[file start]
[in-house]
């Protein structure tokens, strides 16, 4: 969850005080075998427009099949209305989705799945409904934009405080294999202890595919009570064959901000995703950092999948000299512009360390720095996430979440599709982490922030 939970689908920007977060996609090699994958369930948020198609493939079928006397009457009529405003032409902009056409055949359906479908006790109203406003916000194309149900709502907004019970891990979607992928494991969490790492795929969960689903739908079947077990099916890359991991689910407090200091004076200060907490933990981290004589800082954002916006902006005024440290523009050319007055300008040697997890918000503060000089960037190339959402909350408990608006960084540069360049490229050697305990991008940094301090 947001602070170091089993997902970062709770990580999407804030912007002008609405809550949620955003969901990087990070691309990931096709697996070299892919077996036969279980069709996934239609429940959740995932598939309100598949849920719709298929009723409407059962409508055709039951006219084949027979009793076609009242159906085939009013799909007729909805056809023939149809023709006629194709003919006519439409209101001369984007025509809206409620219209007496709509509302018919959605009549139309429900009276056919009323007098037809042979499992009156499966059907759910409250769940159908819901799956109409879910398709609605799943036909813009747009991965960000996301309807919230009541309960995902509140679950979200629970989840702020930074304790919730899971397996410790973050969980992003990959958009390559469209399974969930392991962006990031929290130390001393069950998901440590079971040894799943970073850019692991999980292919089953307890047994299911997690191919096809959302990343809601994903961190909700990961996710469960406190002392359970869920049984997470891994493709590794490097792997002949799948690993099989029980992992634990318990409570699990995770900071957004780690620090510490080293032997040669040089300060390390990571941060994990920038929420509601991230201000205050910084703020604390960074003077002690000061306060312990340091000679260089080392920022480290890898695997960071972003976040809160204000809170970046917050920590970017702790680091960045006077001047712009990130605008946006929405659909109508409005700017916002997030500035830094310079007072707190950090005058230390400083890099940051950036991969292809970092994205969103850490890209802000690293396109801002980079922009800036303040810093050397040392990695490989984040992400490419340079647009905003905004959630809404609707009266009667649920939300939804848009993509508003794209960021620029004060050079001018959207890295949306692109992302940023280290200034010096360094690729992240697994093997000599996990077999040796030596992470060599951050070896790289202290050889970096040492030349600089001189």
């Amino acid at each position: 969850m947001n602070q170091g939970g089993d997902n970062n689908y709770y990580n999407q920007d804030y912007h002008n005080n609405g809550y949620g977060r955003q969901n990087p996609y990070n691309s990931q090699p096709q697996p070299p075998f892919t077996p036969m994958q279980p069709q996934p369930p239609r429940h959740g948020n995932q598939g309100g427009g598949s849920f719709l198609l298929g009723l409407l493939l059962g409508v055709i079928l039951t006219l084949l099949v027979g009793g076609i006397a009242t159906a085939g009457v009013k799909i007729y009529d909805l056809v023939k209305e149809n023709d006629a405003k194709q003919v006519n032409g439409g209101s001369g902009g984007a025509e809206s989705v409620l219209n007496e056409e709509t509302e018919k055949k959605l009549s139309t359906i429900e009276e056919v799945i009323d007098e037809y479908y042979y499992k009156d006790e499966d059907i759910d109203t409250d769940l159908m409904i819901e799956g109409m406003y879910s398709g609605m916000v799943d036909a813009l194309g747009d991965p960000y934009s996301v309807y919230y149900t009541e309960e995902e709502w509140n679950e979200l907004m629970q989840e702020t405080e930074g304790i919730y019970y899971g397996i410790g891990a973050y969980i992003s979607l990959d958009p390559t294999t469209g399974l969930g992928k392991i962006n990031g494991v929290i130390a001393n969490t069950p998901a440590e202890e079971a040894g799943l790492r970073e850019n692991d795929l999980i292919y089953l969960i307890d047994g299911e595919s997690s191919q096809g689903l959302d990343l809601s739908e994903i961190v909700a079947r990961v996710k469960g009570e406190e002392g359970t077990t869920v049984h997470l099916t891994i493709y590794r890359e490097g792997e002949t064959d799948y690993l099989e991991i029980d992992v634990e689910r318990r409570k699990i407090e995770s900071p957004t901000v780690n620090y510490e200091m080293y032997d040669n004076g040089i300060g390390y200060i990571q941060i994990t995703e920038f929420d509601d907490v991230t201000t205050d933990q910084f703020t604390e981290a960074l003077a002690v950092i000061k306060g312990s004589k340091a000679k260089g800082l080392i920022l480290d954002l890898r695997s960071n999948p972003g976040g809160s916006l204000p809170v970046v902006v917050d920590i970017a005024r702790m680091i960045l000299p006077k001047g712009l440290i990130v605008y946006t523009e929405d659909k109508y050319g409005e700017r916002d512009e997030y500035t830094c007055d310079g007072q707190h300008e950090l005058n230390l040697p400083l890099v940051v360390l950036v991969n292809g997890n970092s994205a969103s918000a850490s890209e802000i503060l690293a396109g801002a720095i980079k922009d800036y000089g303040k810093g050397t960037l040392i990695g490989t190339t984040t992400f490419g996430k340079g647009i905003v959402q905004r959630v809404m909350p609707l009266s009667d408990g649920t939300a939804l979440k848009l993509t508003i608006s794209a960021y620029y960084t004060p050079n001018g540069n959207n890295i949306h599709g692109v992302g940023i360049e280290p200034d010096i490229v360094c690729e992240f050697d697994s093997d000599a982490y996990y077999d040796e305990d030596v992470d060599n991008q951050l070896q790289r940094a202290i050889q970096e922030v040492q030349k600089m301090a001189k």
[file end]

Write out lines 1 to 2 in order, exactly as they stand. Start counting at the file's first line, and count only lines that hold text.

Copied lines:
[in-house]
């Protein structure tokens, strides 16, 4: 969850005080075998427009099949209305989705799945409904934009405080294999202890595919009570064959901000995703950092999948000299512009360390720095996430979440599709982490922030 939970689908920007977060996609090699994958369930948020198609493939079928006397009457009529405003032409902009056409055949359906479908006790109203406003916000194309149900709502907004019970891990979607992928494991969490790492795929969960689903739908079947077990099916890359991991689910407090200091004076200060907490933990981290004589800082954002916006902006005024440290523009050319007055300008040697997890918000503060000089960037190339959402909350408990608006960084540069360049490229050697305990991008940094301090 947001602070170091089993997902970062709770990580999407804030912007002008609405809550949620955003969901990087990070691309990931096709697996070299892919077996036969279980069709996934239609429940959740995932598939309100598949849920719709298929009723409407059962409508055709039951006219084949027979009793076609009242159906085939009013799909007729909805056809023939149809023709006629194709003919006519439409209101001369984007025509809206409620219209007496709509509302018919959605009549139309429900009276056919009323007098037809042979499992009156499966059907759910409250769940159908819901799956109409879910398709609605799943036909813009747009991965960000996301309807919230009541309960995902509140679950979200629970989840702020930074304790919730899971397996410790973050969980992003990959958009390559469209399974969930392991962006990031929290130390001393069950998901440590079971040894799943970073850019692991999980292919089953307890047994299911997690191919096809959302990343809601994903961190909700990961996710469960406190002392359970869920049984997470891994493709590794490097792997002949799948690993099989029980992992634990318990409570699990995770900071957004780690620090510490080293032997040669040089300060390390990571941060994990920038929420509601991230201000205050910084703020604390960074003077002690000061306060312990340091000679260089080392920022480290890898695997960071972003976040809160204000809170970046917050920590970017702790680091960045006077001047712009990130605008946006929405659909109508409005700017916002997030500035830094310079007072707190950090005058230390400083890099940051950036991969292809970092994205969103850490890209802000690293396109801002980079922009800036303040810093050397040392990695490989984040992400490419340079647009905003905004959630809404609707009266009667649920939300939804848009993509508003794209960021620029004060050079001018959207890295949306692109992302940023280290200034010096360094690729992240697994093997000599996990077999040796030596992470060599951050070896790289202290050889970096040492030349600089001189």